Use read-scale with Always On availability groups

Applies to: SQL Server

An availability group is a comprehensive solution that brings high-availability capabilities to SQL Server and offers integrated scaling solutions as well. In a typical database application, multiple clients run various types of workloads. Sometimes bottlenecks can develop due to resource constraints.

In the context of an availability group, read-scale is offloading read workloads to one or more secondary replicas. You can free up resources and achieve higher throughput for the OLTP workload. You also can deliver higher performance and scale on read-only workloads. Take advantage of the fastest replication technology for SQL Server and create a group of replicated databases to offload reporting and analytics workloads to read-only replicas.

With availability groups, one or more secondary replicas can be configured to support read-only access to secondary databases.

The client applications that run analytics or reporting workloads can directly connect to secondary databases. You also can set up a read-only routing list and connect to the primary database. It then forwards the connection request to each of the secondary replicas from the routing list in a round-robin fashion.

Read-scale availability groups without cluster

In SQL Server 2016 (13.x) and earlier versions, all availability groups required a cluster. The cluster provided business continuity for high availability and disaster recovery (HADR). In addition, secondary replicas were configured for read operations. If high availability wasn't the goal, considerable operational overhead was expended to configure and operate a cluster. SQL Server 2017 (14.x) introduces read-scale availability groups without a cluster.


In availability groups that don't utilize Windows Server Failover Clustering (WSFC), such as read-scale availability groups, or availability groups on Linux, columns in the availability groups DMVs related to the cluster might display data about an internal default cluster. These columns are for internal use only and can be disregarded.

If your business requirement is to conserve resources for mission-critical workloads that run on the primary replica, you can use read-only routing or directly connect to readable secondary replicas. You don't need to depend on integration with any clustering technology. These new capabilities are available for SQL Server 2017 (14.x) running on both Windows and Linux platforms.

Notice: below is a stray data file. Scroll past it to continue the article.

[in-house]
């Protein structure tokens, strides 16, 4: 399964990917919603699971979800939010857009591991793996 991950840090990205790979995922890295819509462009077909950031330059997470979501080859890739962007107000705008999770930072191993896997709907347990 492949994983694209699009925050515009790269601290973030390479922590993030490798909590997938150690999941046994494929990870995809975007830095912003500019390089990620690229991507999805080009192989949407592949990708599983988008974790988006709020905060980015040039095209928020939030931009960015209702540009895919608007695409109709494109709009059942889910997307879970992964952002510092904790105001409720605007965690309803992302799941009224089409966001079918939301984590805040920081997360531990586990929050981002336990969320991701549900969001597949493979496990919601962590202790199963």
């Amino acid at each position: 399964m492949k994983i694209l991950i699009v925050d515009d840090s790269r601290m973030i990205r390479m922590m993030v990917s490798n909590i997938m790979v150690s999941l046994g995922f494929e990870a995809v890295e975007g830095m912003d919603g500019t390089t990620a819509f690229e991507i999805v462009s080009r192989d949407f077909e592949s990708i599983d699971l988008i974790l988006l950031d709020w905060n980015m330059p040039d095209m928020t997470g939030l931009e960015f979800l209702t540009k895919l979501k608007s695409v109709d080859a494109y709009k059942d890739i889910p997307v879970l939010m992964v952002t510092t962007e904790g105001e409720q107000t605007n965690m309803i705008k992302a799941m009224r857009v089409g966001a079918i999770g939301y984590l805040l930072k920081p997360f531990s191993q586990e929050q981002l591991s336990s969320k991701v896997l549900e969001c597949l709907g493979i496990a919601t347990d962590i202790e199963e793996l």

This isn't a high-availability setup. There's no infrastructure to monitor and coordinate failure detection and automatic failover. Without a cluster, SQL Server can't provide the low recovery time objective (RTO) that an automated high-availability solution provides. If you need high-availability capabilities, use a cluster manager (Windows Server Failover Cluster on Windows or Pacemaker on Linux).

The read-scale availability group can provide disaster recovery capability. When the read-only replicas are in synchronous-commit mode, they provide a recovery point objective (RPO) of zero. To fail over a read-scale availability group, see Fail over the primary replica on a read-scale availability group.

Use distributed availability groups for geographic read-scale

Geographically separated solutions can implement read-scale solutions with distributed availability groups. You can use them to offload read workloads from the primary replica to readable secondary replicas to sites that are closer to the source of the read workloads. Distributed availability groups reduce the utilization of resources on the primary replica. They also help with read throughput by reducing network latency and taking advantage of dedicated resources.

A single distributed availability group can have up to 17 readable secondary replicas. For increased scaling capacity, daisy-chain multiple availability groups to increase the number of readable replicas even further. You also can deploy two distributed availability groups from the same availability group for low latency reads in geographically dispersed environments.